Baby blues. Anxiety. Postnatal depression. How many times were these terms googled during weeks 1-3? Baby blues, you’re ready for, but that still doesn’t change the fact that crying 24/7 when its supposed to be the best time of your life is a little disconcerting. I’ve been pretty open about the fact that I felt really anxious in the first few weeks (lack of concentration, exhaustion, loss of appetite, and physical symptoms too like a racing heart and tingling limbs) but I think people are generally scared to admit it. I am lucky that I have literally the best husband, friends and family a girl could ever need so I was 100% honest with them about how I felt and that helped to take the pressure off. Exhaustion combined with recovering from all of the above (!) and computing the overwhelming life-change are bound to have repercussions. The more we talk about it, the better. I know all the girls I know with newborns spent a good amount of time either trying to convince themselves or their husbands (its scary for them too!) that they didn’t have PDN! While its great to be informed and aware, sometimes google is a danger-zone and a hot-bed for mis-self-diagnosis and scare-mongering. If you are feeling this way, please talk to someone or to your GP, it will help I promise.
‘Handy’ website tips
Example: Baby Centre suggests that at week 5/6 you should be playing games with your newborn to stimulate and aid their development. This is their recommended week 6 game (seriously):
Take leaflets from your local supermarkets showing fruits and vegetables. Show them to your newborn and explain the things you like and don’t like. Cut the pictures out and make a poster board, scrap book or album for your baby to recognise.
There are days when I don’t go to the toilet until my husband gets in from work and you want me to start scrap booking pictures of fruit and veg?! Give me strength. Like it isn’t hard enough without these ridiculous suggestions written by someone who clearly has never had a baby themselves. They make you feel so guilty for under-engaging your baby but they’re 6 weeks old, stick ’em on the play mat and make yourself a cup of tea! When I read that particular ‘handy’ tip I was sitting on the sofa watching Countdown and eating mini eggs.
This drives me CRAZY. The amount of conflicting advice out there is beyond ridiculous. Fair enough that friends and family have their own experiences and opinions to offer, but if healthcare professionals can’t agree then how the hell is a new parent supposed to decide…Swaddle your baby with one arm in, both arms in, both arms out. Never express before 6 weeks but establish your milk supply right away. Introduce a bottle asap but don’t give the baby ‘nipple confusion (?!) Sleep them on their front, their side, their back. Never wake a sleeping baby but don’t let them nap too long. Sleep when the baby sleeps but don’t leave them unattended. Don’t put anything in the crib but settle them with a regular favourite toy. Don’t lie, stand or sit for too long when recovering (er, what other positions are there?!) My advice is trial and error. See what your baby likes and do that. Not all humans are the same.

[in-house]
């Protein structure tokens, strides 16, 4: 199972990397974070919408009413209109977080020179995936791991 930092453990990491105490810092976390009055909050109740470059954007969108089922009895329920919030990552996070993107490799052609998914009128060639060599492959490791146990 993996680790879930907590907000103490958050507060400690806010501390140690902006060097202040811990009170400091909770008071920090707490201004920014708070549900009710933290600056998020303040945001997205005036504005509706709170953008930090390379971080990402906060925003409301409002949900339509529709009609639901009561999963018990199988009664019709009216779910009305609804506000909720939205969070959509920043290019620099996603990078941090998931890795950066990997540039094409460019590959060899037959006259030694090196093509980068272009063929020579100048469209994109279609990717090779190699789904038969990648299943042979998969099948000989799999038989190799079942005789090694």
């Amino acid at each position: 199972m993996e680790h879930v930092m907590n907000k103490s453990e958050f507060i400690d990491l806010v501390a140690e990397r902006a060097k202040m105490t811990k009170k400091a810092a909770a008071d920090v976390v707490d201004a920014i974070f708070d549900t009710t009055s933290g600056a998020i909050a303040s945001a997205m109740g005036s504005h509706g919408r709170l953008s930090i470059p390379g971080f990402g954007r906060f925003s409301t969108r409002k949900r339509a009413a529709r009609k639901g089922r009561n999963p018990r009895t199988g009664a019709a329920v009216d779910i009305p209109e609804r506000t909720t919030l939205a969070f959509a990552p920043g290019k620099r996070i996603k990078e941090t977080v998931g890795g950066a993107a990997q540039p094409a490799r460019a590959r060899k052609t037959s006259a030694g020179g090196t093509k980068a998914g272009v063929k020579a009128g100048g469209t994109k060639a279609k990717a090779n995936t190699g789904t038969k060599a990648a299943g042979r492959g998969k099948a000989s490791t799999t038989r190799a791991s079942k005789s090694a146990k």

Losing my cool
All parents, however formerly hip and edgy they used to be (I am clearly not referring to myself here) will do everything they promised they wouldn’t – the self-congratulatory ‘look at my adorable baby and smug new family’ on FB (when in reality you’re sitting in PJs annihilating cookies by the packet), the baby voices, the endless discussions with your partner about your baby’s bowel movements, the celebration of every burp – the list is endless. I really hope I can still hold a conversation that’s not about babies, I’m reliant on my oldest friends here to tell me when I become too much of a bore.
Saying it very quietly now, but newborn care can be, on occasion, a bit boring. I love him to pieces and one smile can literally make my entire day but feed/change/repeat can be a tad tedious. I’m sure I’m not allowed to say this but it’s true. I have never watched so much rubbish on TV before – I feel like Kirsty, Phil and the Loose Women are going through it with us.
NCT – a Godsend
Having people who are going through it all too, to eat cake with, to go to baby groups with and to email at 3am, will make everything more bearable. Best money ever spent. Of course, this relies on you not being lumbered with weirdos in your group but thankfully, I struck lucky.
There. I’ve said it.
I have absolutely no idea what I’m doing day to day but every day does get a little bit easier. And at the end of the day, none of the above matters because I’d do it all again tomorrow (or maybe next week!) for one cuddle with the wonder that is Alfie Towse.
I might post again or this might be a one-off – it really depends if I can fit it in around scrap-booking pictures of tangerines.